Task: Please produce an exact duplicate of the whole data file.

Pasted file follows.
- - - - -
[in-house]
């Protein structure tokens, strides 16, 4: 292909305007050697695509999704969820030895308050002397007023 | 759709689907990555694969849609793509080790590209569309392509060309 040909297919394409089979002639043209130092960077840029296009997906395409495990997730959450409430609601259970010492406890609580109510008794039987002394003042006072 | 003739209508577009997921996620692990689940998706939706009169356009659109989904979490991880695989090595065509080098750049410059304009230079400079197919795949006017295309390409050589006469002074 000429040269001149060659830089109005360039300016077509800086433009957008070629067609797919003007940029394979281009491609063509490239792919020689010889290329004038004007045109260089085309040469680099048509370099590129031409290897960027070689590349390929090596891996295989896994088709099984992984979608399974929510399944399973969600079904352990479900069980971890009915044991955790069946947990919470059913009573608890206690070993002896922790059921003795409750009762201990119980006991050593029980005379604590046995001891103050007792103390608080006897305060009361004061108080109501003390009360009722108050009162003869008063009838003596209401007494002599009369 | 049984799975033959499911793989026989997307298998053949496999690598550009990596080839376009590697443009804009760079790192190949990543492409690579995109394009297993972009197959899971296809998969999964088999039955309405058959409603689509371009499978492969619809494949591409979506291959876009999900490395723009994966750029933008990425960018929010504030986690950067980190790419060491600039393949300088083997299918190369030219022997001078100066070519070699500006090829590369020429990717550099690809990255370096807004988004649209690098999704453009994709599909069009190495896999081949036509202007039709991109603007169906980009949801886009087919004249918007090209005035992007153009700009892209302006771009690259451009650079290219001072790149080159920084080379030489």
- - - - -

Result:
[in-house]
């Protein structure tokens, strides 16, 4: 292909305007050697695509999704969820030895308050002397007023 | 759709689907990555694969849609793509080790590209569309392509060309 040909297919394409089979002639043209130092960077840029296009997906395409495990997730959450409430609601259970010492406890609580109510008794039987002394003042006072 | 003739209508577009997921996620692990689940998706939706009169356009659109989904979490991880695989090595065509080098750049410059304009230079400079197919795949006017295309390409050589006469002074 000429040269001149060659830089109005360039300016077509800086433009957008070629067609797919003007940029394979281009491609063509490239792919020689010889290329004038004007045109260089085309040469680099048509370099590129031409290897960027070689590349390929090596891996295989896994088709099984992984979608399974929510399944399973969600079904352990479900069980971890009915044991955790069946947990919470059913009573608890206690070993002896922790059921003795409750009762201990119980006991050593029980005379604590046995001891103050007792103390608080006897305060009361004061108080109501003390009360009722108050009162003869008063009838003596209401007494002599009369 | 049984799975033959499911793989026989997307298998053949496999690598550009990596080839376009590697443009804009760079790192190949990543492409690579995109394009297993972009197959899971296809998969999964088999039955309405058959409603689509371009499978492969619809494949591409979506291959876009999900490395723009994966750029933008990425960018929010504030986690950067980190790419060491600039393949300088083997299918190369030219022997001078100066070519070699500006090829590369020429990717550099690809990255370096807004988004649209690098999704453009994709599909069009190495896999081949036509202007039709991109603007169906980009949801886009087919004249918007090209005035992007153009700009892209302006771009690259451009650079290219001072790149080159920084080379030489």